In the exact words of Dr. Levine:
"Sitting is more dangerous than smoking, kills more people than HIV, and is more treacherous than parachuting. We are sitting ourselves to death."
According to the pros at Mayo Clinic and WebMD, there are plenty of reasons why sitting is considered the new smoking. When you sit too much, you trigger a variety of problems that are as detrimental to your health as smoking (if not more so). Just to name a few of these health problems:
There are several ways to combat the effects of over-sitting - including exercising, walking more, stretching, etc. - but there are few things you can do that are as simple and sustainable as using a sit to stand desk.
No memberships required, no discipline or motivation necessary.
With all that said, let's get into the all the meaningful ways a standing desk can be beneficial to your health and wellbeing.
Nothing ground-breaking here, but the most typical reason for purchasing a standing desk is for relief from back problems. By now, it's common knowledge that sitting is detrimental to our spine - but let's make sure we understand how and why.
The problem with sitting is explained well by Dr. Kelly Starrett - a practicing Physiologist, fitness expert, founder of MobilityWOD, and the author of his book on the subject: Deskbound.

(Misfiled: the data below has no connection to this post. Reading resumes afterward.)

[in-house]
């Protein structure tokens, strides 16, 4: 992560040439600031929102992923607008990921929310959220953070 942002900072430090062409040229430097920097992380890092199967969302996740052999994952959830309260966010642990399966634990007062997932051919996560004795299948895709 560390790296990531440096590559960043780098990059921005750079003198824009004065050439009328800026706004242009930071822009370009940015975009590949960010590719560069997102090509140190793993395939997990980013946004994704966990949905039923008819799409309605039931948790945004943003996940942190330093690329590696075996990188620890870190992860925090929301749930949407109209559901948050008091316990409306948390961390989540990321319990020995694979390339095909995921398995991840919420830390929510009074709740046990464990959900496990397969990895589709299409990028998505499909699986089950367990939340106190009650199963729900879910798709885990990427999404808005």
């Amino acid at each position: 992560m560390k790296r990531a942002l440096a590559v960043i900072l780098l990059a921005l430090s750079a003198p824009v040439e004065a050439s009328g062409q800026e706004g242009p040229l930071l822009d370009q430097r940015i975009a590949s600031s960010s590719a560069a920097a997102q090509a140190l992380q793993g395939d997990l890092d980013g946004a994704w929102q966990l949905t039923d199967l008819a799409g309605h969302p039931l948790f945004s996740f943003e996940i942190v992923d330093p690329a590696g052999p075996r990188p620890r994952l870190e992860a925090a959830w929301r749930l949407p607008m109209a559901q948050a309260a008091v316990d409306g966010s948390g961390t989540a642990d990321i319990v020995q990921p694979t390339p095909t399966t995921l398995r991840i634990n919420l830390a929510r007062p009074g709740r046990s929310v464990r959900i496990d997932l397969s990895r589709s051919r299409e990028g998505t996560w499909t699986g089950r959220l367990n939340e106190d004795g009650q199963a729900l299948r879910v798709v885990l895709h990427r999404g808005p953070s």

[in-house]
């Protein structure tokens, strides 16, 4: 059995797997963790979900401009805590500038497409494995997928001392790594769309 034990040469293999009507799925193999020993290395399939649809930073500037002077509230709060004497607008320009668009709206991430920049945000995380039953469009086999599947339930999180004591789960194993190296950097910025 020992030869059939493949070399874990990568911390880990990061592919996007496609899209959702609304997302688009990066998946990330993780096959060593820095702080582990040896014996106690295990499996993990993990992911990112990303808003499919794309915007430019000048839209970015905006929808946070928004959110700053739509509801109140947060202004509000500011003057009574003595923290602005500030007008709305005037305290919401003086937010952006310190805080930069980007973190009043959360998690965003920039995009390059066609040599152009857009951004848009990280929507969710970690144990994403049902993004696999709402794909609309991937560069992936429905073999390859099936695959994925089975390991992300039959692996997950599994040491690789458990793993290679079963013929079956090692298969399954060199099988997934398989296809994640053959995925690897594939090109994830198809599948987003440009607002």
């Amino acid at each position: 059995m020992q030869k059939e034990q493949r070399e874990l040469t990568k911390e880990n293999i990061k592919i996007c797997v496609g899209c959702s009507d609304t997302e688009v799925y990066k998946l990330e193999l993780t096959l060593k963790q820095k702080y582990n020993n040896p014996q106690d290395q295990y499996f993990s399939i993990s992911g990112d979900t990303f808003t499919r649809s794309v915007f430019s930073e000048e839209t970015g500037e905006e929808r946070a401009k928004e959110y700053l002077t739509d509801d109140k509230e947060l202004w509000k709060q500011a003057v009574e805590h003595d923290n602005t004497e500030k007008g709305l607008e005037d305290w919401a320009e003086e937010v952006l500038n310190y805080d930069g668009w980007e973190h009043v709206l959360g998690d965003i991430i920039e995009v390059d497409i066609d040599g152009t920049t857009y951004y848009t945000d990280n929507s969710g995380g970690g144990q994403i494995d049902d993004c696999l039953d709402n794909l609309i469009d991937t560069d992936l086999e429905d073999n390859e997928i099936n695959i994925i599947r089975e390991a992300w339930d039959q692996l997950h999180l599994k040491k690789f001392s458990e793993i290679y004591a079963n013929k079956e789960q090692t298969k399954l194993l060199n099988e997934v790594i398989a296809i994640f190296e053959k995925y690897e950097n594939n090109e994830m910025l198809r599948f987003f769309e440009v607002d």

In his book, Dr. Starrett explains how the invention of the chair has drastically reduced the amount of time humans spend in their natural state - standing, walking, and generally active - replacing it instead with hours upon hours of sitting, that cause poor posture, weak & imbalanced muscles, and a lack of mobility in their joints and tissues.
When we sit for long periods the muscles in our lower bodies begin to disengage and become unbalanced. We stop using the muscles and connective tissues supporting our spine; our hip-flexors, hamstrings and calves begin to shorten and tighten; and the body begins to naturally adapt to the sitting position (knees and torso at 90º angles). Then when we stand up, and all those tight tissues stretch and tug (like rubber bands), pulling the spine out of alignment, and setting us up for injury.